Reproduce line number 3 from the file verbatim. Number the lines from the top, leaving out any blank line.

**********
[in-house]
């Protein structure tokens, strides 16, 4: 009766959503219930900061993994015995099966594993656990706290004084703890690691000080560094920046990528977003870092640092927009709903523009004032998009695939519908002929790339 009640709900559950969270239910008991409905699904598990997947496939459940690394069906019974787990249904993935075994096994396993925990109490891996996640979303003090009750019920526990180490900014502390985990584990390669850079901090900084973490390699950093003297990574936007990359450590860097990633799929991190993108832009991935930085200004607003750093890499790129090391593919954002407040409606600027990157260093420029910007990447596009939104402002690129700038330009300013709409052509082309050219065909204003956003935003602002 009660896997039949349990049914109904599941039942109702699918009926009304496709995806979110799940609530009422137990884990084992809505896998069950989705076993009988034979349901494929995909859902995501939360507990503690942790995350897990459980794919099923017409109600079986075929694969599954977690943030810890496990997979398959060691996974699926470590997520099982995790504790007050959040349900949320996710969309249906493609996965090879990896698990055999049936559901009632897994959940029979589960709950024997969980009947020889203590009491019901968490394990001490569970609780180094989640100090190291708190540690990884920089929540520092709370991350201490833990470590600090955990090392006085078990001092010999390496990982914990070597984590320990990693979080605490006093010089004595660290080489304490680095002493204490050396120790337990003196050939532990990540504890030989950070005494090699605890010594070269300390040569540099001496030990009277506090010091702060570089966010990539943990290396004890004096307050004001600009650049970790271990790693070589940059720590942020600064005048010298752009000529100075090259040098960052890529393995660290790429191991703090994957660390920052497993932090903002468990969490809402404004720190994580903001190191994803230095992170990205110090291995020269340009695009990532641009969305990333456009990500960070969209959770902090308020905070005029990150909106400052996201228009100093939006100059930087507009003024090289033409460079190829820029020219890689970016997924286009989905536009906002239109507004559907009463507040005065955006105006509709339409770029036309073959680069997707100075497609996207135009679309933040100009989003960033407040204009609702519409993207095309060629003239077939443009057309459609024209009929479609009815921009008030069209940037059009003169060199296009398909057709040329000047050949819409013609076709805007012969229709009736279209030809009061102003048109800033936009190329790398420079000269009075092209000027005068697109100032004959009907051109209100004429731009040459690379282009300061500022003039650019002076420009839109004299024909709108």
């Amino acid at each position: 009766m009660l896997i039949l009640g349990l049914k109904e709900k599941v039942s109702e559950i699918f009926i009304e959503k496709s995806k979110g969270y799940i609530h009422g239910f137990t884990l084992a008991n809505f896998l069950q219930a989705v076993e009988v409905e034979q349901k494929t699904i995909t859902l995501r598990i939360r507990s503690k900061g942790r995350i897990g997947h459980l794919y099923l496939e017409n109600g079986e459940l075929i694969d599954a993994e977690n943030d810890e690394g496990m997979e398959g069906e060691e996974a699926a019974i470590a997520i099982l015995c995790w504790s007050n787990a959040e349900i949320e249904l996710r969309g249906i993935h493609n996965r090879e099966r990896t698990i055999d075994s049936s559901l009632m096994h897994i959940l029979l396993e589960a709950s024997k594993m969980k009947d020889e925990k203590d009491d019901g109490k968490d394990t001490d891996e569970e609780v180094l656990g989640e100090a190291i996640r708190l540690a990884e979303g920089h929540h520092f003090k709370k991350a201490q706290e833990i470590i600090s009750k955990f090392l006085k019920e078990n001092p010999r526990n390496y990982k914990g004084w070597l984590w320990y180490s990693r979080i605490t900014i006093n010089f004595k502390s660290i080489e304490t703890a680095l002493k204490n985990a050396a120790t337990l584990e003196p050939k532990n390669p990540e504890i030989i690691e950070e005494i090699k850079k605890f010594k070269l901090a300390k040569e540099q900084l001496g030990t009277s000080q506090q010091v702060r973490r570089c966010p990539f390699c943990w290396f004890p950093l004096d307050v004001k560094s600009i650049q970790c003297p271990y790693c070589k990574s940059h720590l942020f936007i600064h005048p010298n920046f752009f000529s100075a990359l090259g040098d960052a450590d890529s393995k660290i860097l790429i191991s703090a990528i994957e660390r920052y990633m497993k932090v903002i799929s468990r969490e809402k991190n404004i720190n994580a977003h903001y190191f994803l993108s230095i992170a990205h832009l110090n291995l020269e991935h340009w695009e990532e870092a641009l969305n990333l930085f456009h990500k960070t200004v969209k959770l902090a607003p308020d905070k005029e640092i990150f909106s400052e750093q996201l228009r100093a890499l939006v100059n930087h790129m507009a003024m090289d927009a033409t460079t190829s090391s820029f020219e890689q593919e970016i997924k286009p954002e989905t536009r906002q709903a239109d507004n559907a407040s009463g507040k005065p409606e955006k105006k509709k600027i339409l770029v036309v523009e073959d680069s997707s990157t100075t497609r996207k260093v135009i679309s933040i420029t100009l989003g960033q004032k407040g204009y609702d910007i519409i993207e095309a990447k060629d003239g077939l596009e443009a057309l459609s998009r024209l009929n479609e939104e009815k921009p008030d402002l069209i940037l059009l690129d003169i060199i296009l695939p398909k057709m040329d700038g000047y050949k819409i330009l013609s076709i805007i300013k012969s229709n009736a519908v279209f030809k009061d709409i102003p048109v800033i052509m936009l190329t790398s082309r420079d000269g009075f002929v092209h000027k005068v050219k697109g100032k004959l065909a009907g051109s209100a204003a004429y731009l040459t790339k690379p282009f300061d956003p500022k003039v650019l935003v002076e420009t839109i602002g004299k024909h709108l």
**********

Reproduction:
């Amino acid at each position: 009766m009660l896997i039949l009640g349990l049914k109904e709900k599941v039942s109702e559950i699918f009926i009304e959503k496709s995806k979110g969270y799940i609530h009422g239910f137990t884990l084992a008991n809505f896998l069950q219930a989705v076993e009988v409905e034979q349901k494929t699904i995909t859902l995501r598990i939360r507990s503690k900061g942790r995350i897990g997947h459980l794919y099923l496939e017409n109600g079986e459940l075929i694969d599954a993994e977690n943030d810890e690394g496990m997979e398959g069906e060691e996974a699926a019974i470590a997520i099982l015995c995790w504790s007050n787990a959040e349900i949320e249904l996710r969309g249906i993935h493609n996965r090879e099966r990896t698990i055999d075994s049936s559901l009632m096994h897994i959940l029979l396993e589960a709950s024997k594993m969980k009947d020889e925990k203590d009491d019901g109490k968490d394990t001490d891996e569970e609780v180094l656990g989640e100090a190291i996640r708190l540690a990884e979303g920089h929540h520092f003090k709370k991350a201490q706290e833990i470590i600090s009750k955990f090392l006085k019920e078990n001092p010999r526990n390496y990982k914990g004084w070597l984590w320990y180490s990693r979080i605490t900014i006093n010089f004595k502390s660290i080489e304490t703890a680095l002493k204490n985990a050396a120790t337990l584990e003196p050939k532990n390669p990540e504890i030989i690691e950070e005494i090699k850079k605890f010594k070269l901090a300390k040569e540099q900084l001496g030990t009277s000080q506090q010091v702060r973490r570089c966010p990539f390699c943990w290396f004890p950093l004096d307050v004001k560094s600009i650049q970790c003297p271990y790693c070589k990574s940059h720590l942020f936007i600064h005048p010298n920046f752009f000529s100075a990359l090259g040098d960052a450590d890529s393995k660290i860097l790429i191991s703090a990528i994957e660390r920052y990633m497993k932090v903002i799929s468990r969490e809402k991190n404004i720190n994580a977003h903001y190191f994803l993108s230095i992170a990205h832009l110090n291995l020269e991935h340009w695009e990532e870092a641009l969305n990333l930085f456009h990500k960070t200004v969209k959770l902090a607003p308020d905070k005029e640092i990150f909106s400052e750093q996201l228009r100093a890499l939006v100059n930087h790129m507009a003024m090289d927009a033409t460079t190829s090391s820029f020219e890689q593919e970016i997924k286009p954002e989905t536009r906002q709903a239109d507004n559907a407040s009463g507040k005065p409606e955006k105006k509709k600027i339409l770029v036309v523009e073959d680069s997707s990157t100075t497609r996207k260093v135009i679309s933040i420029t100009l989003g960033q004032k407040g204009y609702d910007i519409i993207e095309a990447k060629d003239g077939l596009e443009a057309l459609s998009r024209l009929n479609e939104e009815k921009p008030d402002l069209i940037l059009l690129d003169i060199i296009l695939p398909k057709m040329d700038g000047y050949k819409i330009l013609s076709i805007i300013k012969s229709n009736a519908v279209f030809k009061d709409i102003p048109v800033i052509m936009l190329t790398s082309r420079d000269g009075f002929v092209h000027k005068v050219k697109g100032k004959l065909a009907g051109s209100a204003a004429y731009l040459t790339k690379p282009f300061d956003p500022k003039v650019l935003v002076e420009t839109i602002g004299k024909h709108l």